The economic review was performed by an external economic consulting firm, and the Corps contracted two other external reviewers for an independent technical review of the analysis. Another external independent company reviewed all the documents, assumptions, economic models, and actions leading to the preparation of the report.

Following their comments on the draft, the Corps addressed their concerns and produced the final reanalysis for their review and approval.

Griffin says the reanalysis takes into account many of the changes that have taken place at the Port of Philadelphia since the original 1992 project feasibility study. These changes include a greater diversity of products transported to the port, such as furnace slag and steel imports, that were not factors in 1992.


A containerized vessel unloads its cargo at the Packer Avenue Terminal in Philadelphia, with the Walt Whitman Bridge and the city of Philadelphia in the background.
"We have met the conditions placed upon us for this reanalysis," Griffin said. "GAO criticism of our 1998 report was well founded, and I believe today's reanalysis is much stronger as a result of their report."

The Delaware River Main Channel Deepening Project has been included in the federal budget each year since 1999. In March 2000, the dredging proposal was ranked as the second worst Corps project in the nation in a report issued jointly by the National Wildlife Federation and Taxpayers for Common Sense.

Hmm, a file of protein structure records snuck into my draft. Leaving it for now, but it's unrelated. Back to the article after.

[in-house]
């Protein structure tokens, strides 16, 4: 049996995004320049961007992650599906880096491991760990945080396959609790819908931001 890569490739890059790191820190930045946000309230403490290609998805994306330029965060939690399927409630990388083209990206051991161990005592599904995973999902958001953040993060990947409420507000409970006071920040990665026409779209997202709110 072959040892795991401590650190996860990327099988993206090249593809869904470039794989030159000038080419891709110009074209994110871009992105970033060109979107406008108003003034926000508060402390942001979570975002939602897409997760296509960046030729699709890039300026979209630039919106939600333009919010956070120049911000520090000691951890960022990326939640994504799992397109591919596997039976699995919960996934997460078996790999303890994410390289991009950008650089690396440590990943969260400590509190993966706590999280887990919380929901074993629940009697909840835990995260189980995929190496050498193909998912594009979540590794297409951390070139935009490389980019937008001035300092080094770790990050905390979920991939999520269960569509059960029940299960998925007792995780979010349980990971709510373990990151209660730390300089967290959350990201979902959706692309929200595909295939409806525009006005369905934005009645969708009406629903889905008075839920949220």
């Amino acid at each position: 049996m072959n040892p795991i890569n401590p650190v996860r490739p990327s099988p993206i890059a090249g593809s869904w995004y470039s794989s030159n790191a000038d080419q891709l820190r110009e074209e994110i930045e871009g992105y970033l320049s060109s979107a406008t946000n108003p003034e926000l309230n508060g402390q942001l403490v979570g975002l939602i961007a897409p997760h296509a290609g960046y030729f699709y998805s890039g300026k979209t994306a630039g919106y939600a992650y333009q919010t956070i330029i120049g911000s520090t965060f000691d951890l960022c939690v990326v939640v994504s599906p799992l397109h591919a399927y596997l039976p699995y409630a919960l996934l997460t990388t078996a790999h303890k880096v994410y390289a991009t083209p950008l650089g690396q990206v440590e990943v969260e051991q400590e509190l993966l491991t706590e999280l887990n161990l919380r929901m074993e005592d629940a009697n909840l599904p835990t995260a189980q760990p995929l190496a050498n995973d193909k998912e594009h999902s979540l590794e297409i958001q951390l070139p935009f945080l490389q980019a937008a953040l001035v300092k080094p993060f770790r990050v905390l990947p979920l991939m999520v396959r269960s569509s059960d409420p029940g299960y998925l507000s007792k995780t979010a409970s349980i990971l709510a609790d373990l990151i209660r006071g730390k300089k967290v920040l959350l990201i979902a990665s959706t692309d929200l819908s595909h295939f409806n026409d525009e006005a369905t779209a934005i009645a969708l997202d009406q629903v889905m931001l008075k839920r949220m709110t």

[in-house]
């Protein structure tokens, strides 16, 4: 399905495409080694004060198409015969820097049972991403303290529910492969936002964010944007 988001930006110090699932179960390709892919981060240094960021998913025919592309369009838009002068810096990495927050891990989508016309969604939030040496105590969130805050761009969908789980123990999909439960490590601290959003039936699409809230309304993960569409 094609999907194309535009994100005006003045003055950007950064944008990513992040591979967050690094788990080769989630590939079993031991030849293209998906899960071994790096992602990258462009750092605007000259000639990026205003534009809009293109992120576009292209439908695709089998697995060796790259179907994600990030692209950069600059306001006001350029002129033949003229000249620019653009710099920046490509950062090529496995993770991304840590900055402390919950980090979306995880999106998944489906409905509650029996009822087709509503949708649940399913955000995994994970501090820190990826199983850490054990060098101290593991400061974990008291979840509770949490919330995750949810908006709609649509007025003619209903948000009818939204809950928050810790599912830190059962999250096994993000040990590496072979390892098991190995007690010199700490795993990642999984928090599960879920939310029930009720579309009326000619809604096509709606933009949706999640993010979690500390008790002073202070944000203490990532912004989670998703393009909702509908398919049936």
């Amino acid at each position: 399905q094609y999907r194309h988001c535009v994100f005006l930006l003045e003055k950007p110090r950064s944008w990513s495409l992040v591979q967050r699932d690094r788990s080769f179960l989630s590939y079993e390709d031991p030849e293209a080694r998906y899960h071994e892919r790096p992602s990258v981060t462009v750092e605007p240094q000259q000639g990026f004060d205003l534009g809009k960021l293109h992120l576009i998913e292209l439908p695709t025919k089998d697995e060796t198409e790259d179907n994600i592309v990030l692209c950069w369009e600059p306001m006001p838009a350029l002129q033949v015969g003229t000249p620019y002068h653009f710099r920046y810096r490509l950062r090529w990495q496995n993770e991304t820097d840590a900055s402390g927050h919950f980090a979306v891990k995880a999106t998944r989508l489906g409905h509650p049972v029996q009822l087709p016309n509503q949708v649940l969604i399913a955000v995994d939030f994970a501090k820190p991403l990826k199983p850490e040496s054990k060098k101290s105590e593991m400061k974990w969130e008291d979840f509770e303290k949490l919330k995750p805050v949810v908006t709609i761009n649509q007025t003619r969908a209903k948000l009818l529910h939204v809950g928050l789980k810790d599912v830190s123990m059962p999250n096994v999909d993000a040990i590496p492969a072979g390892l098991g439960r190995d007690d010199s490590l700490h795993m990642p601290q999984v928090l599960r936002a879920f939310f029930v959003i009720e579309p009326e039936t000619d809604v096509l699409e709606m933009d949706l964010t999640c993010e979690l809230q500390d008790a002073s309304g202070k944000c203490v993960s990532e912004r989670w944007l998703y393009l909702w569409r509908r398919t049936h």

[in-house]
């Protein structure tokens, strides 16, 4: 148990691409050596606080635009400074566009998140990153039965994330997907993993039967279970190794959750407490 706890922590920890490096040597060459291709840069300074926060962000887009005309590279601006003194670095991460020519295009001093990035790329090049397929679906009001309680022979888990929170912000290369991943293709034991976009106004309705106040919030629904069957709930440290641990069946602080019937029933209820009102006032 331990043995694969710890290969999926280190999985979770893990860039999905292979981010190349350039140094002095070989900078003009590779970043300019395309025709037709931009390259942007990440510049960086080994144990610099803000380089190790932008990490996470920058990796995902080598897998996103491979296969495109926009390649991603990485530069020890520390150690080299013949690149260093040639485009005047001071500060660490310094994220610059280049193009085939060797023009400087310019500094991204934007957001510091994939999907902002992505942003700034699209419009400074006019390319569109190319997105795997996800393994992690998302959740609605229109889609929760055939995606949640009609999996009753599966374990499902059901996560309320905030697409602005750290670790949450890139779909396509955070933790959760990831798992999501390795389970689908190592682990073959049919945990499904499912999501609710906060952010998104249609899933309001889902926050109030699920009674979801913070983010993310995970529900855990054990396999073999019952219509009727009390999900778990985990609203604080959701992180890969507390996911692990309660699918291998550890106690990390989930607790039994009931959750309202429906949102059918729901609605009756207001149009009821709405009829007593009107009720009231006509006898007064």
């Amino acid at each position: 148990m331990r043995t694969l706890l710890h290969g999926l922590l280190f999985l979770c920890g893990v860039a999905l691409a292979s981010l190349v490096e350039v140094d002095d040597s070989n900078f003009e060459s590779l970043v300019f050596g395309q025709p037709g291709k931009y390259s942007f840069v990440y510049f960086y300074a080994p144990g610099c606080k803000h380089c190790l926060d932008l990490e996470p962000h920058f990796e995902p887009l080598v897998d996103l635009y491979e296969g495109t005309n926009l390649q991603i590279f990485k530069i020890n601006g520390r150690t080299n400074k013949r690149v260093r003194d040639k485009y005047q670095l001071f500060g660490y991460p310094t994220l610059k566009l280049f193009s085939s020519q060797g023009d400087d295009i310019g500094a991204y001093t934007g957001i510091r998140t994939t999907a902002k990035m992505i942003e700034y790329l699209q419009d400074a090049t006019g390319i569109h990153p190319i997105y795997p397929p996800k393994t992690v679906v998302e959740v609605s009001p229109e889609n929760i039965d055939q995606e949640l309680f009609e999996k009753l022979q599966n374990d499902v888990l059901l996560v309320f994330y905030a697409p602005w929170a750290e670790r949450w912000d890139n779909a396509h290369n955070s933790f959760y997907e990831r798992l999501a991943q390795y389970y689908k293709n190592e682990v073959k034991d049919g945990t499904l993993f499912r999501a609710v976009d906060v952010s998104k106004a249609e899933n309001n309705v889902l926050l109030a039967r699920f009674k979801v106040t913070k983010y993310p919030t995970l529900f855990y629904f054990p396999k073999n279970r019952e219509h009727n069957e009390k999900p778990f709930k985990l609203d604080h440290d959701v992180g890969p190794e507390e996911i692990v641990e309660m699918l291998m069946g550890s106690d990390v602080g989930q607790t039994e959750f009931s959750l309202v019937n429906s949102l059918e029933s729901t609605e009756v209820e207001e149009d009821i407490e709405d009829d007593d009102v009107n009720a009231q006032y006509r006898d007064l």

Maya van Rossum of the conservation group Delaware Riverkeeper says the latest Corps analysis fails to take into account the costs of a variety of environmental impacts that the project is expected to have. In a report issued earlier this year, Delaware Riverkeeper charged that the Corps has failed to identify environmentally safe disposal facilities for dredge materials, or create plans to protect horseshoe crabs.

Deepening the Delaware River would generate about 33 million cubic yards of dredge spoils in just the first four years. Another six million cubic yards would be generated each year to maintain the project.

The dredged material was slated to be placed at Broadkill, Port Mahon, Rehoboth/Dewey beaches and Kelly Island in Delaware. Conservation groups have raised concerns that the dredging spoils could smother recently spawned horseshoe crabs on the beaches.

"After 10 years, the Corps is unable to show that it has acquired adequate and appropriate disposal sites for the dredge material," said van Rossum. "Because the project is continually changing, its true environmental impacts are still unclear."

crabs mating

Conservation groups warn that dumping dredged materials on beaches could harm horseshoe crabs. (Photo by Bill Hall, University of Delaware, courtesy NOAA)